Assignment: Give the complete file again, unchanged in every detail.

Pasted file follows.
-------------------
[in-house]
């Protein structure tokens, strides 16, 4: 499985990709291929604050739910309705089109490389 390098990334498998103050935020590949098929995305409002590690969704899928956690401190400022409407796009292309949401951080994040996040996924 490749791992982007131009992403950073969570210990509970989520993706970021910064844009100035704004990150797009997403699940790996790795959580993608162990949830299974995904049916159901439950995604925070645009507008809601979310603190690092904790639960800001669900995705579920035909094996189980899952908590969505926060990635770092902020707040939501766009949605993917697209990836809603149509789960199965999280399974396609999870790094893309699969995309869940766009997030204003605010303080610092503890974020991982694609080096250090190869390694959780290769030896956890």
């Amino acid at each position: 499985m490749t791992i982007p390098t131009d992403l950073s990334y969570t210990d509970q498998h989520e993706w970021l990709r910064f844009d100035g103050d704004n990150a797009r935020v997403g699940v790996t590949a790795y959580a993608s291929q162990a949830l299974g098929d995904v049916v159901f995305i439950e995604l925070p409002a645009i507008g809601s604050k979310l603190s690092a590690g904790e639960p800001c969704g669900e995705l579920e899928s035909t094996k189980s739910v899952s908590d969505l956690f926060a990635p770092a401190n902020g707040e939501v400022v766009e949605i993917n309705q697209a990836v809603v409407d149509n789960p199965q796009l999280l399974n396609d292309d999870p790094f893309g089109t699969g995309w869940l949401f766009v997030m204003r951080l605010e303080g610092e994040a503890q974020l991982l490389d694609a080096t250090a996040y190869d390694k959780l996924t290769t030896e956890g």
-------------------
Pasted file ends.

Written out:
[in-house]
């Protein structure tokens, strides 16, 4: 499985990709291929604050739910309705089109490389 390098990334498998103050935020590949098929995305409002590690969704899928956690401190400022409407796009292309949401951080994040996040996924 490749791992982007131009992403950073969570210990509970989520993706970021910064844009100035704004990150797009997403699940790996790795959580993608162990949830299974995904049916159901439950995604925070645009507008809601979310603190690092904790639960800001669900995705579920035909094996189980899952908590969505926060990635770092902020707040939501766009949605993917697209990836809603149509789960199965999280399974396609999870790094893309699969995309869940766009997030204003605010303080610092503890974020991982694609080096250090190869390694959780290769030896956890």
């Amino acid at each position: 499985m490749t791992i982007p390098t131009d992403l950073s990334y969570t210990d509970q498998h989520e993706w970021l990709r910064f844009d100035g103050d704004n990150a797009r935020v997403g699940v790996t590949a790795y959580a993608s291929q162990a949830l299974g098929d995904v049916v159901f995305i439950e995604l925070p409002a645009i507008g809601s604050k979310l603190s690092a590690g904790e639960p800001c969704g669900e995705l579920e899928s035909t094996k189980s739910v899952s908590d969505l956690f926060a990635p770092a401190n902020g707040e939501v400022v766009e949605i993917n309705q697209a990836v809603v409407d149509n789960p199965q796009l999280l399974n396609d292309d999870p790094f893309g089109t699969g995309w869940l949401f766009v997030m204003r951080l605010e303080g610092e994040a503890q974020l991982l490389d694609a080096t250090a996040y190869d390694k959780l996924t290769t030896e956890g």